Viewsonic 22" #2: http://www.amazon.com/ViewSonic-VX2250WM-LED-21-5-Inch-Widescreen-Integrated/dp/B003HFCDLY/ref=sr_1_2?s=electronics&ie=UTF8&qid=1323723802&sr=1-2

what's the difference? Is one better? :confused:

These too:
Viewsonic 24" #1: http://www.amazon.com/ViewSonic-VA2431WM-24-Inch-Widescreen-Speakers/dp/B003FP7OYM/ref=sr_1_1?s=electronics&ie=UTF8&qid=1323723802&sr=1-1
Viewsonic 24" #2: http://www.amazon.com/Viewsonic-VX2450WM-LED-23-6-Inch-Widescreen-Speakers/dp/B003Y3BJ7S/ref=sr_1_3?s=electronics&ie=UTF8&qid=1323724363&sr=1-3

Same question, which is better? :confused:

KnightWRX
Dec 12, 2011, 03:25 PM
At the price you're shopping, all you're looking at are TN panel monitors. Frankly, they all "suck" equally. Poor angles, discoloration when not viewing the monitor dead center but good response time for games, etc..

Go look at them in a store but do keep in mind that they aren't calibrated and in the end, pretty much all of them can be made to look the same. Don't over think such a purchase.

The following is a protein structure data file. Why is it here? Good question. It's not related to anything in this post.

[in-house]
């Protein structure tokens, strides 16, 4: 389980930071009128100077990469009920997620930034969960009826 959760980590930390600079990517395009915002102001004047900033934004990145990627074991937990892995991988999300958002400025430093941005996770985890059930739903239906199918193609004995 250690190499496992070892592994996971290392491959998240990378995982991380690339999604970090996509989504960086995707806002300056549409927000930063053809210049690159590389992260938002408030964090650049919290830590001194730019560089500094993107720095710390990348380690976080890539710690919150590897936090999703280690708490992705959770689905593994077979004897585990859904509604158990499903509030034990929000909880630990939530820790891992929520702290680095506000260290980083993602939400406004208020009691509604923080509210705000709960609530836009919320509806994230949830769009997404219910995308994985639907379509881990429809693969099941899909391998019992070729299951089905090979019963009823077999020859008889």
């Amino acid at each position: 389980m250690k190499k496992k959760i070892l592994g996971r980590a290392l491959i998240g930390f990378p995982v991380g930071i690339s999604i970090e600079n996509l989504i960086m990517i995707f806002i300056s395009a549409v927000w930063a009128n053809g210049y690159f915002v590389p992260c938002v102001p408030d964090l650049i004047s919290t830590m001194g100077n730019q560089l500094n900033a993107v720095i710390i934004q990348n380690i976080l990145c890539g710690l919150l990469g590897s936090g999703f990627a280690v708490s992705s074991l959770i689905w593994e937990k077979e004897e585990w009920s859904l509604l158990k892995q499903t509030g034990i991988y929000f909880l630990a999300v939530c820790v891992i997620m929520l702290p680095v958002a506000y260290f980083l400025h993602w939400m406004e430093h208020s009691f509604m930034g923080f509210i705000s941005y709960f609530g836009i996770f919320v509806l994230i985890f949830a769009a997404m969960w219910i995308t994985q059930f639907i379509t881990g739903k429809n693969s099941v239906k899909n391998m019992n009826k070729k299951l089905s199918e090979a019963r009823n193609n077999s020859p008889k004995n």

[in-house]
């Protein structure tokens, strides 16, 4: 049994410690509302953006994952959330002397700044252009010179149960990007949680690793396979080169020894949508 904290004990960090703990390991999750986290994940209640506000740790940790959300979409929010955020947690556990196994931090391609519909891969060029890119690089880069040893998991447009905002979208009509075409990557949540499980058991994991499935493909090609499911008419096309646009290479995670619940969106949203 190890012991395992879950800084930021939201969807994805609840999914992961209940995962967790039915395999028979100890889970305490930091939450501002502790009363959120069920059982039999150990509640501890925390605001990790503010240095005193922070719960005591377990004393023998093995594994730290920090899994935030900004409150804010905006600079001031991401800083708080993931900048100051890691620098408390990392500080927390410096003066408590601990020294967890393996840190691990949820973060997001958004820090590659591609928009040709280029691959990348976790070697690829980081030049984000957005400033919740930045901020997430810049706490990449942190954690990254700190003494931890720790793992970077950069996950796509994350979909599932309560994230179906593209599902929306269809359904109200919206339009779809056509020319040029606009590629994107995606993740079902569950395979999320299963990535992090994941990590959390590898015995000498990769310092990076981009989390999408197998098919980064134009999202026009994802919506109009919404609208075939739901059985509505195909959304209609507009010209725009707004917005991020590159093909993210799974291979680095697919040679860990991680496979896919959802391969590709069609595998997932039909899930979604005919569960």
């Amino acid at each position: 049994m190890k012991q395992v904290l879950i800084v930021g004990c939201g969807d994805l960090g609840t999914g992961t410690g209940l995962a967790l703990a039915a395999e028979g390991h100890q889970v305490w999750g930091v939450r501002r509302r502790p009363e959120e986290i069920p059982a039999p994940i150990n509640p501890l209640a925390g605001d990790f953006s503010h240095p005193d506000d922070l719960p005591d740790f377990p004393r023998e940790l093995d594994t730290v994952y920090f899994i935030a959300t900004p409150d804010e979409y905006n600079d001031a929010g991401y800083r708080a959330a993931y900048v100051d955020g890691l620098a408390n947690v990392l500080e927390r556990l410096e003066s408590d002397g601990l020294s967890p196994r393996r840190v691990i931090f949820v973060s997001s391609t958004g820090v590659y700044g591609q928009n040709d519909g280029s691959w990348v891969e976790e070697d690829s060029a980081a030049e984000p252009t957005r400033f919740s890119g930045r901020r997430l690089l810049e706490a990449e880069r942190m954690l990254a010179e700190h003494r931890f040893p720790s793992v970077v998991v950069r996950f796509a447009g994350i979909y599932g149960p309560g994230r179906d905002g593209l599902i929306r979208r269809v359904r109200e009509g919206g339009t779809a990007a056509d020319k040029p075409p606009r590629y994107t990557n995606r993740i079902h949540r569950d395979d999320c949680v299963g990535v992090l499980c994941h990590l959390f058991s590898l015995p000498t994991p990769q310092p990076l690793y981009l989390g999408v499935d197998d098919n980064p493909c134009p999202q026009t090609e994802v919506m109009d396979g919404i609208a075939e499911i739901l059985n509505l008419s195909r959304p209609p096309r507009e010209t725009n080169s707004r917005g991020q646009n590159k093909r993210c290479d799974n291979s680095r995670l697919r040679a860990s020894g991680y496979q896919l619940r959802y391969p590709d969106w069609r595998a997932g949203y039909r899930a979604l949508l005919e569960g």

3dflyboy1
Dec 12, 2011, 07:38 PM
All I want is a simple monitor...I can't really justify spending more than $200. :o

Anyway, I've decided on this one:
http://www.amazon.com/Viewsonic-VX2450WM-LED-23-6-Inch-Widescreen-Speakers/dp/B003Y3BJ7S/ref=sr_1_3?s=electronics&ie=UTF8&qid=1323724363&sr=1-3

edit: I should use mini displayport->DVI, not VGA, right? And will the mini displayport connector plug into the TB port?

Weaselboy
Dec 13, 2011, 06:36 AM
edit: I should use mini displayport->DVI, not VGA, right? And will the mini displayport connector plug into the TB port?

Yes and yes.

KnightWRX
Dec 13, 2011, 06:42 AM
All I want is a simple monitor...I can't really justify spending more than $200. :o

I wasn't saying you should. I was saying you're over thinking such a purchase. Just go ahead and buy whatever, it's all pretty much the same in the end.

My current external monitor cost me about 250$, though it has 2048x1156 resolution on a 23" screen (which is not too bad PPI wise, though I'd much prefer dual 1920x1080 21.5" monitors).